1,300-year-old statue revived using digital tech in central China




The Longmen Grottoes, a world cultural heritage site in central China’s Henan Province, has restored a damaged Buddha statue using digital technology so that visitors could see the original look of the 1,300-year-old figure.

The statue was built in the Tang Dynasty (618-907) and a part of its face between the bun and nose later went missing.

Using documented records, image information and similar statues built during the period as references, experts have virtually restored its original look.

Shi Jiazhen, Head, Research Institute of Longmen Grottoes, said visitors could virtually view the intact colorful appearance of the figure by scanning the damaged statue through a mobile app.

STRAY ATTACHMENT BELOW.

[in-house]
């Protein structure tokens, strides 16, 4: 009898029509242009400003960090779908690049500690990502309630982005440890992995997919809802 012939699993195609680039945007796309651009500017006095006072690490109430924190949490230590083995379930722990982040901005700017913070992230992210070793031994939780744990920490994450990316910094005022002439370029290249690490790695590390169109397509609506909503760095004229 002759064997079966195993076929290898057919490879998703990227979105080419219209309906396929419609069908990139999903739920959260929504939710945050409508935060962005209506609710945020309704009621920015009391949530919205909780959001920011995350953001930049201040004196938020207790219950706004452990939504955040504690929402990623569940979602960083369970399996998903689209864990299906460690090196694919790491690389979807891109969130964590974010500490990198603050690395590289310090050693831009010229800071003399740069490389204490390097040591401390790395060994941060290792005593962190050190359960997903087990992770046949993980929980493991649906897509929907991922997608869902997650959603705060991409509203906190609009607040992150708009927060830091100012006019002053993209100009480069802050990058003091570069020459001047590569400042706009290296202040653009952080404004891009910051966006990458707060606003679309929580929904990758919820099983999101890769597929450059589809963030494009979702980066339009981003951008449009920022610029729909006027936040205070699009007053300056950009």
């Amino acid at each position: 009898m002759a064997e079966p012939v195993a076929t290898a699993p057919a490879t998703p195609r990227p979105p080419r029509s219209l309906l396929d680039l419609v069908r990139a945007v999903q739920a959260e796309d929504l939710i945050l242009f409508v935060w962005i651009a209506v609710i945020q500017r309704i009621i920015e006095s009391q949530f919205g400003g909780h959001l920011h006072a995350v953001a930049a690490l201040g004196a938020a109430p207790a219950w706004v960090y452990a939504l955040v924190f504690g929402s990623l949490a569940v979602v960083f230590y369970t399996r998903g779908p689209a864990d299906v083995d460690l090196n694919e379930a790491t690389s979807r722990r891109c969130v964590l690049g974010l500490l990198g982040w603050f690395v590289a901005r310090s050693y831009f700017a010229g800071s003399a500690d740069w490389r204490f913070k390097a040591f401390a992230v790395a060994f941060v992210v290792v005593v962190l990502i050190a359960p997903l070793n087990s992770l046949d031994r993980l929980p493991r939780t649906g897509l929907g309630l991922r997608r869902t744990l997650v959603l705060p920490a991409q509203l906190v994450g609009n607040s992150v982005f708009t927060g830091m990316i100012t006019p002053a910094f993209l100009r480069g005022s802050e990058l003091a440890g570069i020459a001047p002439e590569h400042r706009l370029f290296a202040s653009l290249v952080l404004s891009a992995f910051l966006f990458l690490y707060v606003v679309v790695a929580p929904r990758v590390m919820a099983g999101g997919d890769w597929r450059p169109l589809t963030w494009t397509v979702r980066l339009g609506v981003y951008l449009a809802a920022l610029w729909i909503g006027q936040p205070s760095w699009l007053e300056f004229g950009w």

Located in the city of Luoyang, the site has more than 2,300 grottoes with 110,000 Buddhist figures and images, over 80 dagobas, and 2,800 inscribed tablets created between the Northern Wei Dynasty (386-557) and Song Dynasty (960-1279).

In the early 20th Century, the grottoes were largely damaged and looted, with many Buddha statues carried overseas.

Gao Junping, head of the institute’s information centre, said the statue was damaged at some time between 1910 and 1923.

The grottoes initiated a three-dimensional digitalisation project in 2005 and, 80 per cent of the grottoes had already received a three-dimensional scan.

The application of a series of digital technology is helpful for the revival of the heritage and the inheritance of culture.

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